Indeed, Italians have a difficult time with change. Bersani's plans aren't the only ones getting noticed. His colleague and fellow Prodi party-member Francesco Rutelli, a deputy prime minister, is aiming to bust up monopolies, especially among gas and rail networks, according to The Economist. His bill would lift restrictions on airport retail services and allow homeowners to seek and change mortgage lenders, according to the same report.
It's no secret that the Italian economy has had its problems for some time now. Since unification, the rich north has blamed the poorer south for some of these troubles, which is the subject of many debates and more books than I care to count. Then, the world wars took their toll. In fact, that's what drove many of us hyphenated Italians to our current destinations. (My own family moved from southern Italy to the United States in the 1950s and 1960s in search of opportunities and a steady income after poverty and a slow comeback during and after World War II.)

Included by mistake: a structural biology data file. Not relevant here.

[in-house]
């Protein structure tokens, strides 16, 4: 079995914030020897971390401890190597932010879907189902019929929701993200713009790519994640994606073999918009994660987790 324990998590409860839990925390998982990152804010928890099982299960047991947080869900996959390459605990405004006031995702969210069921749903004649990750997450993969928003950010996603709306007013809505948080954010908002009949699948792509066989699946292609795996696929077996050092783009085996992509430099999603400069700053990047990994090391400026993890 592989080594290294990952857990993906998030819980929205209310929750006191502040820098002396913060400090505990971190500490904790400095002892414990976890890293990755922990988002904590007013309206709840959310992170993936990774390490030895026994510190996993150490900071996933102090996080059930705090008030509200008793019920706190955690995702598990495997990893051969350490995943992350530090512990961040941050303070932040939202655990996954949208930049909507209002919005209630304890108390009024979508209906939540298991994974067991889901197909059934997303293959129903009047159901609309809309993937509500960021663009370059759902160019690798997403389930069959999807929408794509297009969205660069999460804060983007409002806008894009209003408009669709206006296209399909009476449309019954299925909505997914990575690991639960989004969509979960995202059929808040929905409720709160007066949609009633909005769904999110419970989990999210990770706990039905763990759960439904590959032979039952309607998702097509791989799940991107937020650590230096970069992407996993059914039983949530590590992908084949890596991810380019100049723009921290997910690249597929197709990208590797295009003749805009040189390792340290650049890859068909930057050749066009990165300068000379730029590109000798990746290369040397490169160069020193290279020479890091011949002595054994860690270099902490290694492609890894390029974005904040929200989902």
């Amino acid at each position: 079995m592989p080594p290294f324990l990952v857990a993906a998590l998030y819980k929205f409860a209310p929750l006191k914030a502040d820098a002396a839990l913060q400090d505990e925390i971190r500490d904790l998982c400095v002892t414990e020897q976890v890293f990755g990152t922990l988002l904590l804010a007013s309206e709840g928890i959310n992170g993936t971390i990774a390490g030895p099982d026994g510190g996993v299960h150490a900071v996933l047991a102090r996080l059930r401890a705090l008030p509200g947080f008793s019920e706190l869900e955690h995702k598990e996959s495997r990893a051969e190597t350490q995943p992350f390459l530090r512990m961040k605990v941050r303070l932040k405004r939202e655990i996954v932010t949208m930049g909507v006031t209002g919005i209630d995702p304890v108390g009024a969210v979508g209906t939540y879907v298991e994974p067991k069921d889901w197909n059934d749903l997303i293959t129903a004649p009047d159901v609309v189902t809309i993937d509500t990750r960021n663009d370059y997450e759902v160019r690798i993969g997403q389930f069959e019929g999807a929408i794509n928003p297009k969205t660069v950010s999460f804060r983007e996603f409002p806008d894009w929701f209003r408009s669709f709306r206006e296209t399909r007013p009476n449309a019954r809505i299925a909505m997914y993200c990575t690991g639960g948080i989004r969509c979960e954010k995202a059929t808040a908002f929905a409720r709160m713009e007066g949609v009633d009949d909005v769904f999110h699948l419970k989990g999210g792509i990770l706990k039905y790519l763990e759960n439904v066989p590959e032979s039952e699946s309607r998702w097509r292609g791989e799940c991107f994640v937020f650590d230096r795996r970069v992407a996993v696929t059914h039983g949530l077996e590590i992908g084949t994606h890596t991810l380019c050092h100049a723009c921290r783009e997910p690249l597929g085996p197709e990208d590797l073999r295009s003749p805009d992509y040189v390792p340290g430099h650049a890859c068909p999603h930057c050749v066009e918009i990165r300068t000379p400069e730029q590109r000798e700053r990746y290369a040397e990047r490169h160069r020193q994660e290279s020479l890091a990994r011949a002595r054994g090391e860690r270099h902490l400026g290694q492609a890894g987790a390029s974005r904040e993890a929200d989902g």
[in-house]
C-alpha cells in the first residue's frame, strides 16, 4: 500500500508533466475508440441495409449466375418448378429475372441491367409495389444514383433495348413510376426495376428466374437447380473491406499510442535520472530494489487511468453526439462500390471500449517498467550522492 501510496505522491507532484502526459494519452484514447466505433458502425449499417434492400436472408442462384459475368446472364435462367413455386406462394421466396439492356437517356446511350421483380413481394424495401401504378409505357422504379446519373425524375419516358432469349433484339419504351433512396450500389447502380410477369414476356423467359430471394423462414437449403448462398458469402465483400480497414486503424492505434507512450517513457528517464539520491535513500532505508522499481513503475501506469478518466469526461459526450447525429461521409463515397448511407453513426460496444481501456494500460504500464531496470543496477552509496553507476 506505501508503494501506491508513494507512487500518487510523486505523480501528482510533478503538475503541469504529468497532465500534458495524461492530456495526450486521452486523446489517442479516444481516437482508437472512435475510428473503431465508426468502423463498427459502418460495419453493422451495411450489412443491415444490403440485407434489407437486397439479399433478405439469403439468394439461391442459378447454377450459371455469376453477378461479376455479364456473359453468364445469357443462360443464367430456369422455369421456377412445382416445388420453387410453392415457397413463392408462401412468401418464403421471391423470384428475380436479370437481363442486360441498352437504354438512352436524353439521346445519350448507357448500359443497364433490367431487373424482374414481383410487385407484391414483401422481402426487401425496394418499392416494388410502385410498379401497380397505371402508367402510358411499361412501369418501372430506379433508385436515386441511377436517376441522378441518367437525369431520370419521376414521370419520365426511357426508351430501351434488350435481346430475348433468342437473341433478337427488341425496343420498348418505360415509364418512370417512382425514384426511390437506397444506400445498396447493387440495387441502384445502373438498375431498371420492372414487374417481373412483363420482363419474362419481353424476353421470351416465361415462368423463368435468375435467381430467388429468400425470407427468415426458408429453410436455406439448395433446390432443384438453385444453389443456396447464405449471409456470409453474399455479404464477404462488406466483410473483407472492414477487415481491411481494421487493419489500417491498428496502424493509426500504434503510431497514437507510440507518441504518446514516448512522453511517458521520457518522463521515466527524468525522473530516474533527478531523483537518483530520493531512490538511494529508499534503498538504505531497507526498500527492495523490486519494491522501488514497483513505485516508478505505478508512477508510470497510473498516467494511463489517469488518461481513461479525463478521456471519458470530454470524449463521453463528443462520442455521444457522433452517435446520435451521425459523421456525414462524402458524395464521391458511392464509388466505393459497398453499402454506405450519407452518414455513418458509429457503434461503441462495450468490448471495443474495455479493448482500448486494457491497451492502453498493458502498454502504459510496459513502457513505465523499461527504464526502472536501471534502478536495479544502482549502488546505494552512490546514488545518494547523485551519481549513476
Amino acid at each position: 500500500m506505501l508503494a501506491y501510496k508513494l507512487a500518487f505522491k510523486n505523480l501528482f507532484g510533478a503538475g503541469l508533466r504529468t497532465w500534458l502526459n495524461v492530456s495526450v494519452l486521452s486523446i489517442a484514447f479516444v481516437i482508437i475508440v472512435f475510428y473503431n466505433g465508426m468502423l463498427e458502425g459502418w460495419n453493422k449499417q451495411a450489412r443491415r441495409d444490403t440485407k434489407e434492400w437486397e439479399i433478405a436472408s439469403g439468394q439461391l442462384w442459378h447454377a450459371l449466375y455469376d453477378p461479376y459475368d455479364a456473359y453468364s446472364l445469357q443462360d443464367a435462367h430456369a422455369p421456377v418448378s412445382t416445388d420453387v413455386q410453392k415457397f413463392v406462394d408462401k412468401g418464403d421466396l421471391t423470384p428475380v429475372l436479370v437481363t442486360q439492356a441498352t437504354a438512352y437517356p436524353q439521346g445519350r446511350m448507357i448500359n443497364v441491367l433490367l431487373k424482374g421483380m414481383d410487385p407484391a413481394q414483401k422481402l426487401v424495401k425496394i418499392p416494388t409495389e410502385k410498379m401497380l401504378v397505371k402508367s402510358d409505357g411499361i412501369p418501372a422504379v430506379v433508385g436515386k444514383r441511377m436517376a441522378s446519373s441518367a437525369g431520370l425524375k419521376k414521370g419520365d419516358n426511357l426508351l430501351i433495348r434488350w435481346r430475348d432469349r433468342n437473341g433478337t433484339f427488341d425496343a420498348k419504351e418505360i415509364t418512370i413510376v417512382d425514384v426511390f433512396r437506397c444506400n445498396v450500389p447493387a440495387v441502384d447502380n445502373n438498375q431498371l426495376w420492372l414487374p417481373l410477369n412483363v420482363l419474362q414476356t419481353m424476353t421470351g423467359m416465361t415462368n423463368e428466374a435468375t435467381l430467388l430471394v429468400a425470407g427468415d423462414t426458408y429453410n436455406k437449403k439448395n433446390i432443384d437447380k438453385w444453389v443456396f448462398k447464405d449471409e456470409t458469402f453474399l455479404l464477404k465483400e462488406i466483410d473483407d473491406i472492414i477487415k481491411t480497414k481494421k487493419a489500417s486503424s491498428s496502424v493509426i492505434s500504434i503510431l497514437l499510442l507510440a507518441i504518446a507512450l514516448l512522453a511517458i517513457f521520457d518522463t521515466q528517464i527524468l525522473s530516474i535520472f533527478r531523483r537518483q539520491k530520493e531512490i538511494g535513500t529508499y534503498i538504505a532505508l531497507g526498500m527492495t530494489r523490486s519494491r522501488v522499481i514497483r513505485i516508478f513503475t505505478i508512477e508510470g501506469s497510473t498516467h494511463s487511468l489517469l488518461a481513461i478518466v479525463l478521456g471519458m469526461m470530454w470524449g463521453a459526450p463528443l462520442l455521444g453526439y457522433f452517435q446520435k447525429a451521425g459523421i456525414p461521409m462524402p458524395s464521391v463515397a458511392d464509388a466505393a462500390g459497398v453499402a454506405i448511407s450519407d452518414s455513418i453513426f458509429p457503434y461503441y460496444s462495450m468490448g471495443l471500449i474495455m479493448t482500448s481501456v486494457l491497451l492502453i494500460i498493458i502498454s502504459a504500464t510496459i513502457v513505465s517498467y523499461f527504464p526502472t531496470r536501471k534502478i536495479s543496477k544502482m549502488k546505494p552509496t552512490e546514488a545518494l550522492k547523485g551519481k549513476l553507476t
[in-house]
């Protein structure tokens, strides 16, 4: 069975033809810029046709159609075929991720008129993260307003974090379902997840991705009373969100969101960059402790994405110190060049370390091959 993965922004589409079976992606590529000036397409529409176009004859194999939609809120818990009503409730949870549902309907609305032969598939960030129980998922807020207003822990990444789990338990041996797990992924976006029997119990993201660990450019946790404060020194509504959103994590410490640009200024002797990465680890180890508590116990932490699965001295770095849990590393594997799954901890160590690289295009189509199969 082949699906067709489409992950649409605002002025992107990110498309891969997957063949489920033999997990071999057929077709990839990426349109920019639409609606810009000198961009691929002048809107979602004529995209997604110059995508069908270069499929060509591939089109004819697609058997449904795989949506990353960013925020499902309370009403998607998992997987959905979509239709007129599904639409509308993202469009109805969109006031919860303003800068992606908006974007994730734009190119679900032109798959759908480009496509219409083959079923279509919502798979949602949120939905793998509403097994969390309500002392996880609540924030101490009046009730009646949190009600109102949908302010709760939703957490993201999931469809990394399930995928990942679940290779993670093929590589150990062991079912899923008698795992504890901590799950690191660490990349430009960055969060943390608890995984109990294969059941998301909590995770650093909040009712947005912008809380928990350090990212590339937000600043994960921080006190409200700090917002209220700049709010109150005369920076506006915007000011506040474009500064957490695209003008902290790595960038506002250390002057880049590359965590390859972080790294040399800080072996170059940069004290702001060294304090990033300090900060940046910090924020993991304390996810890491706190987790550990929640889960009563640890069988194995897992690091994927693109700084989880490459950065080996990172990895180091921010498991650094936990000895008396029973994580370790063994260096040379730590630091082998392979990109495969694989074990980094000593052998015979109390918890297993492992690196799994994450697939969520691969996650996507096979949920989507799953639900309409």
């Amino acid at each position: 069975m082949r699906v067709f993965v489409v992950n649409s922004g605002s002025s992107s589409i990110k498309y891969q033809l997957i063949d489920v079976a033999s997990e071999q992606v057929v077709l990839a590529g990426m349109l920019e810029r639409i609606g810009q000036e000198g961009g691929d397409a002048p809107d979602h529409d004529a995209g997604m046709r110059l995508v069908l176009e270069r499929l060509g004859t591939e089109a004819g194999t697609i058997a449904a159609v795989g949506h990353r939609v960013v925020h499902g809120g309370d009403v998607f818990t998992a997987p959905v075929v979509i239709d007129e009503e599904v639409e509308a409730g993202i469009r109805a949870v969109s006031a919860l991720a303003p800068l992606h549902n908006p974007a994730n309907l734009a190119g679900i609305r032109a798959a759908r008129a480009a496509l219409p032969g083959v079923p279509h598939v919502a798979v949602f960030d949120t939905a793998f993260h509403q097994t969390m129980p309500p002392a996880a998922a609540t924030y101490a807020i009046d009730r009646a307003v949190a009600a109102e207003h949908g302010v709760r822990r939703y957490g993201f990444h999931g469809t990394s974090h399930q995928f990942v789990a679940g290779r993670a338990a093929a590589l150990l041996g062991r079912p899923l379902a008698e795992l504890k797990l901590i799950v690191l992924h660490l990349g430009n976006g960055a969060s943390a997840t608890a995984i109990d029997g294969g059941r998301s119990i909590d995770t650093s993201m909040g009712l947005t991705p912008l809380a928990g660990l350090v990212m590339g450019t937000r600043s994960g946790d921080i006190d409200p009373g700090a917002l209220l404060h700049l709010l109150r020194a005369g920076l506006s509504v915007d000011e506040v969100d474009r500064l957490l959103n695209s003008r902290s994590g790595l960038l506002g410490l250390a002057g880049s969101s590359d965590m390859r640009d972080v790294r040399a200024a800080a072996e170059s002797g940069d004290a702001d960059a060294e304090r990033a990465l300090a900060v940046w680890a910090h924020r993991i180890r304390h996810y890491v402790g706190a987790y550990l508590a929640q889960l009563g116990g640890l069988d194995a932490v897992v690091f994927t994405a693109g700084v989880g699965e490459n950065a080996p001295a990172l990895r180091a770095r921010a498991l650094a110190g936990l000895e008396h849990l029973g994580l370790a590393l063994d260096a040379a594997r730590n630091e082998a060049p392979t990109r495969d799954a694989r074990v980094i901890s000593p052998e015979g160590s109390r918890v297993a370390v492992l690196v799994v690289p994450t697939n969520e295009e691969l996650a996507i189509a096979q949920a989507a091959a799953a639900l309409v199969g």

Still, since then, Italy has made a name for itself. On the one hand, it has grown from an economy practically solely reliant on agriculture to a full-fledged industrialized nation among the G-8. It's well known for importing its food, furniture, clothes, and entire culture to other parts of the world. Until recently, it was home to one of the richest soccer organizations in the sporting universe.